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Technical Paper

Development of the Ball Rust Test-A Laboratory Test Replacing the Sequence IID Engine Test

A laboratory Ball Rust Test (BRT) has been jointly developed by General Motors and Ethyl Corporation to replace the current Sequence IID engine test, and standard test procedures have been established to assess the rust/corrosion protection ability of experimental and commercial oils. Under the optimum test conditions developed, BRT data on eight industry reference and eighteen industry supplied oils showed a reasonable correlation with Sequence IID average rust test results. The capability of the BRT for differentiating oil quality was further demonstrated by evaluating 132 commercial oils obtained from around the world: oils with insufficient protection, such as those with API performance ratings of SA to SE, performed poorly in the BRT; oils with API ratings of SF, SG, and SH performed well in the test. The BRT will be made available to ASTM for development of a precision statement and for inclusion in future engine oil performance specifications.
Technical Paper

The Effects of Oil Additives in the Ball Rust Test

The Ball Rust Test (BRT), a corrosion bench test developed for evaluating the rust preventing qualities of crankcase motor oils, is being proposed as a replacement for the ASTM Sequence IID engine test. Details of this bench test are described in the paper “Development of the Ball Rust Test - A Bench Test Replacement for the Sequence IID Engine Test.” In this paper, a good correlation was established between rust performance in the BRT versus the IID engine test rust rating for a variety of oils. Following the development of the BRT, a comprehensive study was conducted using this bench test to define the effectiveness of oil additive type and concentration on rust inhibition. This paper summarizes these results and offers insight into effective rust control in a corrosive environment. High-base metallic sulfonates were found to be most effective at preventing rust primarily due to preservation of alkalinity.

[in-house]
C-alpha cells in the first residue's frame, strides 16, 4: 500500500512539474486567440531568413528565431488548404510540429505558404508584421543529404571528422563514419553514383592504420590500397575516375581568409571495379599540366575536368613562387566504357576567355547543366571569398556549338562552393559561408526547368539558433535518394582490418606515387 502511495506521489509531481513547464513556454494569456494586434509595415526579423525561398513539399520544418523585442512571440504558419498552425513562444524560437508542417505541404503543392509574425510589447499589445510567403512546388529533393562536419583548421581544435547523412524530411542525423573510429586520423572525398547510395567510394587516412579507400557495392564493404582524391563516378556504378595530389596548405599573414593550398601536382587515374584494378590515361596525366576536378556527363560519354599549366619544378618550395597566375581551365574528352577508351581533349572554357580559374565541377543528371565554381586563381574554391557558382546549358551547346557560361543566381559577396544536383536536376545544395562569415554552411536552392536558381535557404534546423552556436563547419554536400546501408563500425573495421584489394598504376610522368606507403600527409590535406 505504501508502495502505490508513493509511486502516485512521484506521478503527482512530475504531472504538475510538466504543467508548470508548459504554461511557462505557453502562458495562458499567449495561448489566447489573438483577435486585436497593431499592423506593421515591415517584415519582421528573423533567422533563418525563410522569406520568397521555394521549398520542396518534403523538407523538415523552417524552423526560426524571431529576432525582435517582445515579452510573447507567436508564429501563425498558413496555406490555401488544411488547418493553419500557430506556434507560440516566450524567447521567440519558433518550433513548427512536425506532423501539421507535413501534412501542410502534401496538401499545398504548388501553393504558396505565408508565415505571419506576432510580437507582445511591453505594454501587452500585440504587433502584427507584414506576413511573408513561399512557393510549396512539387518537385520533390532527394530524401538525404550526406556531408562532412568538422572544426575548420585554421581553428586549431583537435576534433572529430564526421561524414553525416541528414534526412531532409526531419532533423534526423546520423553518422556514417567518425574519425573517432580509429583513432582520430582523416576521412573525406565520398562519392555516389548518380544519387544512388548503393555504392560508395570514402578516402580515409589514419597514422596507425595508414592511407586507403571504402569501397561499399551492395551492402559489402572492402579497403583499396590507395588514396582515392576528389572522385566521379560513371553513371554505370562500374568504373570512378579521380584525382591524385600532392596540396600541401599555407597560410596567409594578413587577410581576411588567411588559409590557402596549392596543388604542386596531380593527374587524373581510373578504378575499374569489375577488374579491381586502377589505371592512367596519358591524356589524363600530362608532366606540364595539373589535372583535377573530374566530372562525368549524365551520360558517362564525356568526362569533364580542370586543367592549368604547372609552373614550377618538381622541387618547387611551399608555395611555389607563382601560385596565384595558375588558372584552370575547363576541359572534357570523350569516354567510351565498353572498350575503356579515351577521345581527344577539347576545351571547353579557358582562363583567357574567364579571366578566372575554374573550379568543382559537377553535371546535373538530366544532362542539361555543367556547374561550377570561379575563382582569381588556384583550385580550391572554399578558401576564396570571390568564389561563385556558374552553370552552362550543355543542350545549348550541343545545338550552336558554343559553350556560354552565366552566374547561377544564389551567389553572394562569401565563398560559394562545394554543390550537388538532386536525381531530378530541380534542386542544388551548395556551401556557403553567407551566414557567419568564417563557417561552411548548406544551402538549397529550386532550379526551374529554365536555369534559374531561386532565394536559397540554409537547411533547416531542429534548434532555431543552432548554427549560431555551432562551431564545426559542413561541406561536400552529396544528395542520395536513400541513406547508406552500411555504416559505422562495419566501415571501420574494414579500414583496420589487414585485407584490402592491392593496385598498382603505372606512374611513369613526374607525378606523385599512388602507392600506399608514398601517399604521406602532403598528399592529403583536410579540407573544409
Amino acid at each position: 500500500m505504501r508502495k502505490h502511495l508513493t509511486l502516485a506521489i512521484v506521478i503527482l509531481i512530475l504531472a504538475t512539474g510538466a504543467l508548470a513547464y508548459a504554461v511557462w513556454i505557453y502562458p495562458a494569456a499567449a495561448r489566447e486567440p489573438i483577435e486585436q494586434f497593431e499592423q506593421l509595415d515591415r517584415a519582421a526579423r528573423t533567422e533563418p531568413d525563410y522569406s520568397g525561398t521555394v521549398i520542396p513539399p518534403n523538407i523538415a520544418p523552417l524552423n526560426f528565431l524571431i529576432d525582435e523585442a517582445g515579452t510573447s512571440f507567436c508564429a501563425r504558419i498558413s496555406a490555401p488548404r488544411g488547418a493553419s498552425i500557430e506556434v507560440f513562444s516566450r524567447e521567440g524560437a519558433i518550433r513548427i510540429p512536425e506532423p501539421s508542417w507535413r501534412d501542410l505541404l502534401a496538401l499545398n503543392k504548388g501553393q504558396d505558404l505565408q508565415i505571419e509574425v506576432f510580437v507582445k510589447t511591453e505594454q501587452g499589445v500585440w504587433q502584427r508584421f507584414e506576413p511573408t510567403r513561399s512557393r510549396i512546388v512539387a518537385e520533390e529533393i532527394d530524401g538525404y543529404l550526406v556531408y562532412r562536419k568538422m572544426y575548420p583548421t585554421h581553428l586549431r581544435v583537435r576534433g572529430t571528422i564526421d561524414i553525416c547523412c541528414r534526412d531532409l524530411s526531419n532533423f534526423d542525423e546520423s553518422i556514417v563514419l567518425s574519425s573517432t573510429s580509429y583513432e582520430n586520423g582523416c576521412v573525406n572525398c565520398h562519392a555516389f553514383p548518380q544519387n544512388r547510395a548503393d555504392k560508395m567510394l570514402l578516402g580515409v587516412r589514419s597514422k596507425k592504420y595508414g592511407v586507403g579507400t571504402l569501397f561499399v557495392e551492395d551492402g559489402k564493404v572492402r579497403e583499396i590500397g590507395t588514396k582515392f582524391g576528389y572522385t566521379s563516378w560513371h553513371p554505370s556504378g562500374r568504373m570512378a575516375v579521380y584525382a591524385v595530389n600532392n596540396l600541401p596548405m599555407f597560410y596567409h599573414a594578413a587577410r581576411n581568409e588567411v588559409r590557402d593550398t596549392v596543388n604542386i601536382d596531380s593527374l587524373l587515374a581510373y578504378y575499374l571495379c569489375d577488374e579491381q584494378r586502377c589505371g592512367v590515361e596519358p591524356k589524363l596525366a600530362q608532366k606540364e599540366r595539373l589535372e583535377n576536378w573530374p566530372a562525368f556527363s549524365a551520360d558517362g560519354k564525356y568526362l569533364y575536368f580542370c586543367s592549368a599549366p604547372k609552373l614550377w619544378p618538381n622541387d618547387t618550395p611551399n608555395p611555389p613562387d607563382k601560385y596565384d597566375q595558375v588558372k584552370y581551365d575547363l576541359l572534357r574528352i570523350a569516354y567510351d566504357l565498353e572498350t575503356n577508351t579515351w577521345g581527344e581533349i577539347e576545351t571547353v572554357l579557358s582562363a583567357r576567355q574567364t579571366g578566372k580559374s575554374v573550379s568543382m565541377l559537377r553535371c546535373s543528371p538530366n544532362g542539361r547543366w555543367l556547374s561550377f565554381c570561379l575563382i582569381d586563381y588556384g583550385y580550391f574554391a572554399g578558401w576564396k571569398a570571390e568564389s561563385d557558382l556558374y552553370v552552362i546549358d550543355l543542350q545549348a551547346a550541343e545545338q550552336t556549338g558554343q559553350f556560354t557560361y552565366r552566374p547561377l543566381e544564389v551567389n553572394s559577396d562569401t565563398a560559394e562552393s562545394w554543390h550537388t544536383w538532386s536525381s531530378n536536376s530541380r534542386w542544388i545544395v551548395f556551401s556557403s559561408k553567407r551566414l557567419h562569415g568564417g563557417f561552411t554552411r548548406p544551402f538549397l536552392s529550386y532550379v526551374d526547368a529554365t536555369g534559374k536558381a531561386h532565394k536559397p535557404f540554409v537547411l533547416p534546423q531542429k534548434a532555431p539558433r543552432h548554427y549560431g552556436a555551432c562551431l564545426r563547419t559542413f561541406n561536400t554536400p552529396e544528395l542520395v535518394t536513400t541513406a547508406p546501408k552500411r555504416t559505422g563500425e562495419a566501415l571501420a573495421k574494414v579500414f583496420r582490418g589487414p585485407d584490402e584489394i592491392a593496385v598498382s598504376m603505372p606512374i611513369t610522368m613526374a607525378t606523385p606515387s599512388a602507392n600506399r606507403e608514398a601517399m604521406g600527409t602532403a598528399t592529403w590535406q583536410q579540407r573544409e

Technical Paper

The Autoignition Behavior of Surrogate Diesel Fuel Mixtures and the Chemical Effects of 2-Ethylhexyl Nitrate (2-EHN) Cetane Improver

The oxidation of surrogate diesel fuels composed of mixtures of three pure hydrocarbons with and without their cetane numbers chemically enhanced using 2-ethylhexyl nitrate (2-EHN) is studied in a variable pressure flow reactor over a temperature range 500 - 900 K, at 12.5 atmospheres and a fixed reaction time of 1.8 sec. Changes in both low temperature, intermediate temperature, and hot ignition chemical kinetic behavior are noted with changes in the fuel cetane number. Differences appear in the product distribution and in heat release generated in the low and intermediate temperature regimes as cetane number is increased. A chemically enhanced cetane fuel shows nearly identical oxidation characteristics to those obtained using pure fuel blends to produce the enhanced cetane value. The decomposition chemistry of 2-EHN was also studied. Pyrolysis data of 10% 2-EHN in n-heptane and toluene are reported.